Sometimes, on a rare Wednesday morning off, this nurse just has to cook herself a full pancake breakfast. This morning with bacon and eggs sizzling, I upped the nerd ante, and tuned into The Brian Lehrer Show on WNYC. A few segments (and pancakes) in, I was lucky enough to catch an interview with The Robert Wood Johnson Foundation‘s Senior Policy Adviser, Susan Dentzer, regarding the upcoming March 31st deadline for health insurance sign-ups under the Affordable Care Act.
Callers rang between juicy policy tidbits, with one striking me as particularly shocking. A young woman explained that she was working as an independent contractor (in my ‘hood, we call it freelancing), and that this year had been rough. She was unable to log hardly any income on the books. What would she do? How could she afford Obamacare? Dentzer’s answer was incredibly simple, but behind her clear instruction, I could hear her excitement to give this woman good news: In essence, she had nothing to lose by looking into the ACA – she lives in New York! – she’d likely qualify for Medicaid! In response, the caller seemed baffled, quiet, like this information had never occurred to her.
This stopped me in my tracks. By that time in the show, I had moved on to housework, and was ironing a shirt. With hot iron swinging, I yelled to my leftover pancakes, “SHE DOESN’T KNOW ABOUT MEDICAID?!” Amazed by the idea that someone my age, in this super-connected town, didn’t know that she might qualify for completely free medical coverage set my wheels turning. Why, oh millennial generation, why, are we so out of the loop on this new fad?
But then I wondered, after I put my iron down, is it cluelessness, or is it shame? The origins of Medicaid, while sterling, have suffered decades of abuse from the conservative right, religious groups, and the recipients themselves, leaving its reputation quite tarnished, maybe even a little grimy. Most times, it’s lumped in the same conversational pile as disability, and that dreaded word that I wish someone would abolish, “welfare.” Stereotypes abound; people abusing the system, the noncompliant poor, the bad care offered.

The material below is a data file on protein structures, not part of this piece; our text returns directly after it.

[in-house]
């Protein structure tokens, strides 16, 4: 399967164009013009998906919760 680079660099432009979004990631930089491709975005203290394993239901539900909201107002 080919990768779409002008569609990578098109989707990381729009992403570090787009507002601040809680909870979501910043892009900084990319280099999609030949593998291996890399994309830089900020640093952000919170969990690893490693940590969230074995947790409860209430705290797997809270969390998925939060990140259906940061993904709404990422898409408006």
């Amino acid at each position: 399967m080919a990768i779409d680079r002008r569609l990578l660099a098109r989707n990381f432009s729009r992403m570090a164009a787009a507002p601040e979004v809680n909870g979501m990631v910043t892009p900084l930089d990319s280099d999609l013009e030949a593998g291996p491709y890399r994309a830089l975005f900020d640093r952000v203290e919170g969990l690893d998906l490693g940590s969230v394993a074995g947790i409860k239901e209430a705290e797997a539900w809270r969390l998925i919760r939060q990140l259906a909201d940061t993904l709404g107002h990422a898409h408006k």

No wonder this woman, and likely many in my generation, might balk at the public declaration of poverty. New York is a place that exalts the wealthy to demigod status, and shuns the poor to the periphery of anonymity. But in a town where most of us are trying to make it in our careers, just starting out on our own creative or scholastic measure, or already do what we love regardless of the paycheck, poverty is kind of the norm. Maybe we do an okay job of hiding it by playing the part of the thriving progressive, but I know very few people my age in New York who live with exorbitant amounts of expendable income for things other than the tools for their survival and success (rent, fashion, fun).
Which makes me think…maybe Medicaid needs a makeover? Maybe, instead of the tired brand we’ve long written off, up-and-coming artists, fashion designers, writers, actors and freelancers of all types should start “coming out” as proud recipients of the most fashionable accessory on the market: Medicaid. Maybe, if we use our millennial insight and technical savvy to demand the most out of this sexy new commodity that our country (and state!) is giving to us for free, the provided services would improve – not just for us newcomers, but for those who have used it since its inception.
We change our wardrobes daily with each passing fad, we dress our dogs, we’re the most eclectic city in the country: Come on, New York. I know you like a good before and after. Why not Medicaid? Time’s running out before the clock strikes twelve Monday night.